Netizen 24 ZAF: Toronto's Bloor bike lanes should stay, city report recommends

Diposting oleh On 08.45

Toronto's Bloor bike lanes should stay, city report recommends

Toronto Mayor John Tory says the contentious Bloor Street West bike lanes should stay, citing a staff report released on Wednesday that shows an increase in cycling, a boost in safety for cyclists and little impact on local retail sales.

"To me, all of these data points, weighed together, indicate that the Bloor bike lanes have had a positive impact," Mr. Tory said.

Addressing concerns raised by local businesses about trouble with curbside deliveries and other issues with the new lanes, Mr. Tory said modifications still need to be made to improve the way the lanes work and reduce congestion for car‎s.

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In an analysis released Wednesday morning, city bureaucrats say the lanes boosted cycling along Bloor from Avenue Road to Shaw Street by 56 per cent, with an average of 5,220 cyclists using ‎them on the average weekday. The lanes, they say, have also reduced "near-miss" collisions between cars and bikes.

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The pilot project did, however, increase delays for drivers. But city staff say mitigation measures put in place after preliminary numbers released in June showed delays of more than 8 minutes for afternoon rush hour car commuters have since cut those waits in half.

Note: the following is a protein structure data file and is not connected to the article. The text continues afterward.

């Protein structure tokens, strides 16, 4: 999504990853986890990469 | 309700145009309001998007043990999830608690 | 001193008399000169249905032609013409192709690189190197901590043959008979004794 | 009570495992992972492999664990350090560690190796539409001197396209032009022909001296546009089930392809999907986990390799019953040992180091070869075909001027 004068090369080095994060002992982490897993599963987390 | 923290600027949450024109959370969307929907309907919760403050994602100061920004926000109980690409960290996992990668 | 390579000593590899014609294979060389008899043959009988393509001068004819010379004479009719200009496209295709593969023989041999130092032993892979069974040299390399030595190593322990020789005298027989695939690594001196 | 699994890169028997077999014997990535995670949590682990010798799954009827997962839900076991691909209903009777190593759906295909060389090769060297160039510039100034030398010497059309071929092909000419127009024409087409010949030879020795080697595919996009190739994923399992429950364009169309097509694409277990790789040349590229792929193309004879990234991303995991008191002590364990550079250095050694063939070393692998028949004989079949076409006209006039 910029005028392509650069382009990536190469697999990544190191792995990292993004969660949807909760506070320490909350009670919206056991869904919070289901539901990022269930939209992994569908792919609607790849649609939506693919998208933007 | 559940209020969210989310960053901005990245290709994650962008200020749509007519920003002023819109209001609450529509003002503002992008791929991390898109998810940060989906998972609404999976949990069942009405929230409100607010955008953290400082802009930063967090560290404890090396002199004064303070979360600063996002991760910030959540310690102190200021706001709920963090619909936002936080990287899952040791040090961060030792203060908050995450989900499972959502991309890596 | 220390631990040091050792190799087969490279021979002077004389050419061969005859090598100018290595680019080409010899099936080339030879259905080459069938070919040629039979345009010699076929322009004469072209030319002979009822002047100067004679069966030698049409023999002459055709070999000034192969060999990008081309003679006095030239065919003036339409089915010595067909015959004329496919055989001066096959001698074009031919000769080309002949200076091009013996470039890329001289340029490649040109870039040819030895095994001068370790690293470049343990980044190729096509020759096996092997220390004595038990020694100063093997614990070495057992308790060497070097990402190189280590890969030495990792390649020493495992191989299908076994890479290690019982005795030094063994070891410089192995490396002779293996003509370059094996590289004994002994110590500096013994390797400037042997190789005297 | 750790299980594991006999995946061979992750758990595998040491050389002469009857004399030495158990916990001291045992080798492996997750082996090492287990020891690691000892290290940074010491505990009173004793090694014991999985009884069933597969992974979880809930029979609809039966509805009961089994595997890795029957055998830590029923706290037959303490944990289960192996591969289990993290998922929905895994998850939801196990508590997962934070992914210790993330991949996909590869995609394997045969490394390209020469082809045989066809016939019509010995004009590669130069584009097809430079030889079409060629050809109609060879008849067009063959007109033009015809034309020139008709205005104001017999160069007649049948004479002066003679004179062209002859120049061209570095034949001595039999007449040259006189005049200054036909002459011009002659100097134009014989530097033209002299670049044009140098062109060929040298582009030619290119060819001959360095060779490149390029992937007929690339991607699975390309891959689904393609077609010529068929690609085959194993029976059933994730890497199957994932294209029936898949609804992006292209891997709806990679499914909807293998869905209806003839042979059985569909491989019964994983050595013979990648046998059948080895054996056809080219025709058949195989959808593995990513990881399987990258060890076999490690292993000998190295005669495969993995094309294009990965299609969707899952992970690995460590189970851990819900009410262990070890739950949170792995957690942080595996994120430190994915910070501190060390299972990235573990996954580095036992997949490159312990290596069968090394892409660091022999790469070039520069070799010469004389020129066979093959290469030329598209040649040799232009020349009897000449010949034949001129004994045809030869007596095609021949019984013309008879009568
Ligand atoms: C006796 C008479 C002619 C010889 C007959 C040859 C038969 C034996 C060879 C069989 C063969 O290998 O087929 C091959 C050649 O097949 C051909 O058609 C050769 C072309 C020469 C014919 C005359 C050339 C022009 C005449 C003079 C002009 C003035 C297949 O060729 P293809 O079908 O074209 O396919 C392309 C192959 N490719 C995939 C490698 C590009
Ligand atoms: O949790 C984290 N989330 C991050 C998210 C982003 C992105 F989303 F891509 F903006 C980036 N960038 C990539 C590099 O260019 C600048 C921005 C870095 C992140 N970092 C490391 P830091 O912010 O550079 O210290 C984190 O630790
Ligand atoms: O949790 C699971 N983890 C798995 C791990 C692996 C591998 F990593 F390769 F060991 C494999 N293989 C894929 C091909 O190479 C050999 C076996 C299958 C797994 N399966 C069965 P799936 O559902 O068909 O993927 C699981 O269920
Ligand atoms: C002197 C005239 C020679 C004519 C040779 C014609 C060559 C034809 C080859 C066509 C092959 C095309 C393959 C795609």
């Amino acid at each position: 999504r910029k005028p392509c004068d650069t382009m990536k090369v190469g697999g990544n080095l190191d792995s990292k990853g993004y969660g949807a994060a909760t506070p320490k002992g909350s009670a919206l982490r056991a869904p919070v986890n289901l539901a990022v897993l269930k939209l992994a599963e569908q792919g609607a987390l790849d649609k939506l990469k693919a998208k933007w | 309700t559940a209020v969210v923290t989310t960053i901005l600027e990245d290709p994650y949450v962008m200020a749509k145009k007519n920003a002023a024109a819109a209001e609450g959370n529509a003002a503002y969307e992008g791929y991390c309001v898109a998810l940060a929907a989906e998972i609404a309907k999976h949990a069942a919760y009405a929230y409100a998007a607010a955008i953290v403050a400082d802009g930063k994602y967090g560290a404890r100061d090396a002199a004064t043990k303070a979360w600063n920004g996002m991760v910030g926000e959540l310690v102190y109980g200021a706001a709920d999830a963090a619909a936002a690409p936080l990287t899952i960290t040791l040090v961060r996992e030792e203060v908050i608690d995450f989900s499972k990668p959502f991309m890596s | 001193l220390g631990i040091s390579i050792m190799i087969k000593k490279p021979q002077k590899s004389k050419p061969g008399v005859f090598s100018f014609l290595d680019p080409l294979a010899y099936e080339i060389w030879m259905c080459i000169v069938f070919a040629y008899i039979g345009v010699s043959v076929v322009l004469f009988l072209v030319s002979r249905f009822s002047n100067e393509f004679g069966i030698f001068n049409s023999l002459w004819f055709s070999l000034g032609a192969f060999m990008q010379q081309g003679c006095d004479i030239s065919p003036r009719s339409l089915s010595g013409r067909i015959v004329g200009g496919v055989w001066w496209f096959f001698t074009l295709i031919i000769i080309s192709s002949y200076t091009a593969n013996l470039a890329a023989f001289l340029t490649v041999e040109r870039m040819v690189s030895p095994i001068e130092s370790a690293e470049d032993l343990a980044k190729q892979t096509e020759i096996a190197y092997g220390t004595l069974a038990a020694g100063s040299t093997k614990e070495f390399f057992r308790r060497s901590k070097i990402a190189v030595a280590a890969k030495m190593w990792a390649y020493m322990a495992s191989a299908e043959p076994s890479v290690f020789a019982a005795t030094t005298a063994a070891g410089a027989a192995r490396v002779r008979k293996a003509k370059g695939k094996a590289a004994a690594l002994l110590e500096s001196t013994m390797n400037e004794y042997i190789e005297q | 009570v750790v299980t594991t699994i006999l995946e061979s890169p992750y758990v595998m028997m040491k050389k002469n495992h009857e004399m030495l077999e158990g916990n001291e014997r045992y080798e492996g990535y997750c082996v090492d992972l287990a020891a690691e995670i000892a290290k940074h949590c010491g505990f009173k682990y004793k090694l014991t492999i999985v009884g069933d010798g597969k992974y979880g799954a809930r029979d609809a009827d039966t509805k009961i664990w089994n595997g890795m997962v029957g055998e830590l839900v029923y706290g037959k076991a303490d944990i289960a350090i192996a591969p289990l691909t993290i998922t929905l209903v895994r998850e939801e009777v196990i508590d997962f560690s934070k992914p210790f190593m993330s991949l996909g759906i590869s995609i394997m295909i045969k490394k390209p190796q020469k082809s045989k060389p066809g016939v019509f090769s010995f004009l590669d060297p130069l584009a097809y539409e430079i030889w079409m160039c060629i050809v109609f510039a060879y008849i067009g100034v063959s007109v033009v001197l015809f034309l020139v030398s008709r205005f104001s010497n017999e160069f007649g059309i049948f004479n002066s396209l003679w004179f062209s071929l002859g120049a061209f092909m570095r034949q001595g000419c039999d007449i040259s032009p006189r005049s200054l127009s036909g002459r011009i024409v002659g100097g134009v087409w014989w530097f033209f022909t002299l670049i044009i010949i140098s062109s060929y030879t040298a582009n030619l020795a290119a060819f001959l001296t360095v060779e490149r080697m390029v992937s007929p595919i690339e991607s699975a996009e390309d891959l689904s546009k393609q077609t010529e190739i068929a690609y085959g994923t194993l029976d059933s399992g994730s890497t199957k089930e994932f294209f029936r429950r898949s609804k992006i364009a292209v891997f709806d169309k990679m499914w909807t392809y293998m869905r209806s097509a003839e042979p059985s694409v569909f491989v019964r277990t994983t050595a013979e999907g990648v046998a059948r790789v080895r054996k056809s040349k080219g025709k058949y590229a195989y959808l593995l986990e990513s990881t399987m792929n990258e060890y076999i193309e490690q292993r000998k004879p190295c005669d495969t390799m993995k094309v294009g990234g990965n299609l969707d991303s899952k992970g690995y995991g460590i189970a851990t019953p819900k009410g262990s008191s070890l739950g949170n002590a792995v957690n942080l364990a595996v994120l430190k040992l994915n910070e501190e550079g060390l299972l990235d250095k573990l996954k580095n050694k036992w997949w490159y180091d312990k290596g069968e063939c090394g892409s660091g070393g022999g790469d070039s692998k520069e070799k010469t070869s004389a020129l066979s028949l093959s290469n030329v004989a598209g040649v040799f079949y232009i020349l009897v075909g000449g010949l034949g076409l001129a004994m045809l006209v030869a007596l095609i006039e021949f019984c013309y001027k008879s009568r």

While some businesses have been vocal about their disapproval, the city says data it gathered from Moneris Solutions Corp., which ‎provides debit and credit-card machines, actually showed an increase in total sales compared to other stretches of Bloor. However, it did show a "marginal" decrease in the size of the average transaction in the study area that was "on-trend with other parts of the city."

The decision on the lanes will be debated by the city's public works committee next week, before it heads to full city council for a vote.

The decision was considered by some to be a key test for the mayor, as the issue pits downtown cyclist-friendly voters against suburbanites ‎who prefer the car and could provide ammunition for Etobicoke's Doug Ford, who has pledged to challenge Mr. Tory in next year's election.

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Until today, Mr. Tory has said the city needs to do more to make it easier to cycle and walk to work, but insisted the Bloor bikes lanes must pass "rigorous" tests in order to stay.

‎The separated lanes were approved by City Council for a pilot project in May 2016. Bike activists have been calling for lanes on Bloor Street for decades, while local businesses ‎were, according to a preliminary city survey released earlier t his year, roughly evenly split on the lanes.

The bike lanes did involve a reduction in on-street parking spots for cars, a major irritant for local shops. But the city said that taking nearby parking lots into account,‎ the lanes only caused a 10 per cent reduction in "convenient" parking in the area.‎

Source: Google News

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